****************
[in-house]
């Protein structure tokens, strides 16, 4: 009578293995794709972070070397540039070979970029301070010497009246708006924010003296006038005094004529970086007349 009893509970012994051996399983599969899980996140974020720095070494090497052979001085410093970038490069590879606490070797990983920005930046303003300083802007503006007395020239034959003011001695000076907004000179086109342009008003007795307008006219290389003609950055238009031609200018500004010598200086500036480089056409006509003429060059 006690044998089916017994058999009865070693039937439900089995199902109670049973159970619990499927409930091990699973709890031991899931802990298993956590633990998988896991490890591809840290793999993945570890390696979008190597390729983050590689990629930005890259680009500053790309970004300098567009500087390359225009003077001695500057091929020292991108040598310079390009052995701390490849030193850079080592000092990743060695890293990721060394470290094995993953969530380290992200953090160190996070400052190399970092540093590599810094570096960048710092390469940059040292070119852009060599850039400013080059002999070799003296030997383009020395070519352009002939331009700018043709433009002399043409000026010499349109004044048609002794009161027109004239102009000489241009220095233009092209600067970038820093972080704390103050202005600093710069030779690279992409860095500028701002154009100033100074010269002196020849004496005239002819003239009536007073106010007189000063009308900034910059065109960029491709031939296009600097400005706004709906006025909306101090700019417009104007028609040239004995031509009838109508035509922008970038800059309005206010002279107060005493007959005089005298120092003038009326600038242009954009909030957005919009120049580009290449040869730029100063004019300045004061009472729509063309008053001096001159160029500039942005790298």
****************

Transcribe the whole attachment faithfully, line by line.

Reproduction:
[in-house]
């Protein structure tokens, strides 16, 4: 009578293995794709972070070397540039070979970029301070010497009246708006924010003296006038005094004529970086007349 009893509970012994051996399983599969899980996140974020720095070494090497052979001085410093970038490069590879606490070797990983920005930046303003300083802007503006007395020239034959003011001695000076907004000179086109342009008003007795307008006219290389003609950055238009031609200018500004010598200086500036480089056409006509003429060059 006690044998089916017994058999009865070693039937439900089995199902109670049973159970619990499927409930091990699973709890031991899931802990298993956590633990998988896991490890591809840290793999993945570890390696979008190597390729983050590689990629930005890259680009500053790309970004300098567009500087390359225009003077001695500057091929020292991108040598310079390009052995701390490849030193850079080592000092990743060695890293990721060394470290094995993953969530380290992200953090160190996070400052190399970092540093590599810094570096960048710092390469940059040292070119852009060599850039400013080059002999070799003296030997383009020395070519352009002939331009700018043709433009002399043409000026010499349109004044048609002794009161027109004239102009000489241009220095233009092209600067970038820093972080704390103050202005600093710069030779690279992409860095500028701002154009100033100074010269002196020849004496005239002819003239009536007073106010007189000063009308900034910059065109960029491709031939296009600097400005706004709906006025909306101090700019417009104007028609040239004995031509009838109508035509922008970038800059309005206010002279107060005493007959005089005298120092003038009326600038242009954009909030957005919009120049580009290449040869730029100063004019300045004061009472729509063309008053001096001159160029500039942005790298």